Employers will still benefit from the Employment Allowance. It means that each time you run payroll you’ll pay less employer’s NI, until you use up the allowance or start again in a new tax year. The Employment allowance is:
 

Learn more about The Employment Allowance for employers’ NI.

What happens when employees reach State Pension age?

Employers need to update employees’ National Insurance category to ‘C’ once they reach State Pension age. As an employer you’ll continue making NICs for them, but you won’t deduct NI from their pay anymore. From April 2023, employees will pay the 1.25% levy, even if they’re over State Pension age, so you’ll need to deduct this from their wages.

The Health and Social Care Levy will also affect Class 4 National Insurance, which is paid by self-employed workers. It won’t affect Class 2 NI, or voluntary Class 3 contributions. You can read more about National Insurance rates and thresholds in our UK tax rates article.

 

Lower Profits Limit (LPL)
Self-employed income above this threshold incurs Class 4 NI.
2021/22
(6th April 2021 to 5th April 2022)
2022/23
(6th April 2022 to 5th April 2023)
2023/24
(6th April 2023 to 5th April 2024)
2021/22 Lower Profits Limit (LPL): £9,568 9%
6th April – 5th July 2022 Lower Profits Limit (LPL): £9,880 10.25% 9% NI, plus 1.25% levy
6th July 2022 onwards Lower Profits Limit (LPL): £12,570 10.25% 9% NI, plus 1.25% levy

 

Upper Profits Limit (UPL): £50,270
Self-employed income above this threshold incurs Class 4 NI at a different rate.
2021/22
(6th April 2021 to 5th April 2022)
2022/23
(6th April 2022 to 5th April 2023)
2023/24
(6th April 2023 to 5th April 2024)
Upper Profits Limit (UPL) in 2021/22 and 2022/23: £50,270 2% 3.25% 2% NI, plus 1.25% levy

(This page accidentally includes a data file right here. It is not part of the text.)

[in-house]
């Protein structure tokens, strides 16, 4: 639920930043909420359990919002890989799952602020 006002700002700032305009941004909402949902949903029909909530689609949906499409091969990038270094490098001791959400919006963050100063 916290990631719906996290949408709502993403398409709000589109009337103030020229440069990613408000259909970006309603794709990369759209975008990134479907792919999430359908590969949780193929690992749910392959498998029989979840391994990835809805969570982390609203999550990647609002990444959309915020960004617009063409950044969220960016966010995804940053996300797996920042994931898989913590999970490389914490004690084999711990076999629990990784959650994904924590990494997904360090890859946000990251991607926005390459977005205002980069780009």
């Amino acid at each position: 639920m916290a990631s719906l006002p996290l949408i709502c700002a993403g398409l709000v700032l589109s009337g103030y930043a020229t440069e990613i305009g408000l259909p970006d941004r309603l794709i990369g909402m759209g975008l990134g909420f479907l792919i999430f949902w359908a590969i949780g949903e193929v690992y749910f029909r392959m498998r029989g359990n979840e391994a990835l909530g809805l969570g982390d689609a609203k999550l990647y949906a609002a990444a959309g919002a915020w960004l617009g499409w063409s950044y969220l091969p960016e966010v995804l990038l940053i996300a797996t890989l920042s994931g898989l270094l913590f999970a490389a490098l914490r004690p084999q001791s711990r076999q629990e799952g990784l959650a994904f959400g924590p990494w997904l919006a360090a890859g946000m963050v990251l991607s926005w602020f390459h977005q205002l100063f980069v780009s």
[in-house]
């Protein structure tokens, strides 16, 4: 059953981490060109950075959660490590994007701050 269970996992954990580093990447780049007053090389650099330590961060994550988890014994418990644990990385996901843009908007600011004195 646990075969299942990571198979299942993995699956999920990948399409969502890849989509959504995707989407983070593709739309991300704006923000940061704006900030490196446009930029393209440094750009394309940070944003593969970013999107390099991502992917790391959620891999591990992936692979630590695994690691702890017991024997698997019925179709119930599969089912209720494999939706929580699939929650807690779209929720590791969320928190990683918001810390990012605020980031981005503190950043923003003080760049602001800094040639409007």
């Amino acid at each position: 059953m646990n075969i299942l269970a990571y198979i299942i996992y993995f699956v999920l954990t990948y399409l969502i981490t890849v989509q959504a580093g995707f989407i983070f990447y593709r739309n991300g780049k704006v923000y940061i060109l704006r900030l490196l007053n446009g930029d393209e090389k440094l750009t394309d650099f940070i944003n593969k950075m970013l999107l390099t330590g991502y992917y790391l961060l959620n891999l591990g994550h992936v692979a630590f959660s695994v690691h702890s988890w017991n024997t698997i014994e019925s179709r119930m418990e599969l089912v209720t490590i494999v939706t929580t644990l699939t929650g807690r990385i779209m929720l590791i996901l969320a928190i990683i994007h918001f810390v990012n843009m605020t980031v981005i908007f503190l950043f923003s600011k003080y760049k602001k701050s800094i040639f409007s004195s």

National Insurance, Dividend Tax, and the Health and Social Care Levy Changes - Self-Employed People

You won’t pay the levy on any self-employed income below the £9,568 Lower Profits Limit threshold.

The new levy increases the rate payable on taxable dividend payments by 1.25% from April 2022 onwards. Our table below shows the new rate of dividend tax, but remember:

 

2021/22
(6th April 2021 to 5th April 2022)
2022/23
(6th April 2022 to 5th April 2023)
Basic rate taxpayers pay the dividend ordinary rate. 7.5% 8.75%
Higher-rate taxpayers pay the dividend upper rate. 32.5% 33.75%
Additional-rate taxpayers pay the dividend additional rate. 38.1% 39.35%

 

The levy will be administered depending on how you declare and pay NI and dividend tax. In short, the process for paying NI and your dividend tax (and now the new levy) won’t change, but the rates will.

For employers and employees, the levy will be administered through PAYE. Employers deduct the amount from employees’ wages, and pay it on their behalf to HMRC along with their own employer contributions. Self-employed people will pay the levy through their Self Assessment tax return, as will anyone paying the levy along with dividend tax.

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About The Author

Elizabeth Hughes

A content writer specialising in business, finance, software, and beyond. I'm a wordsmith with a penchant for puns and making complex subjects accessible. Learn more about Elizabeth.

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Justin
Justin
31st March 2022 3:01 pm

these guides are SO useful thanks for taking the time to do this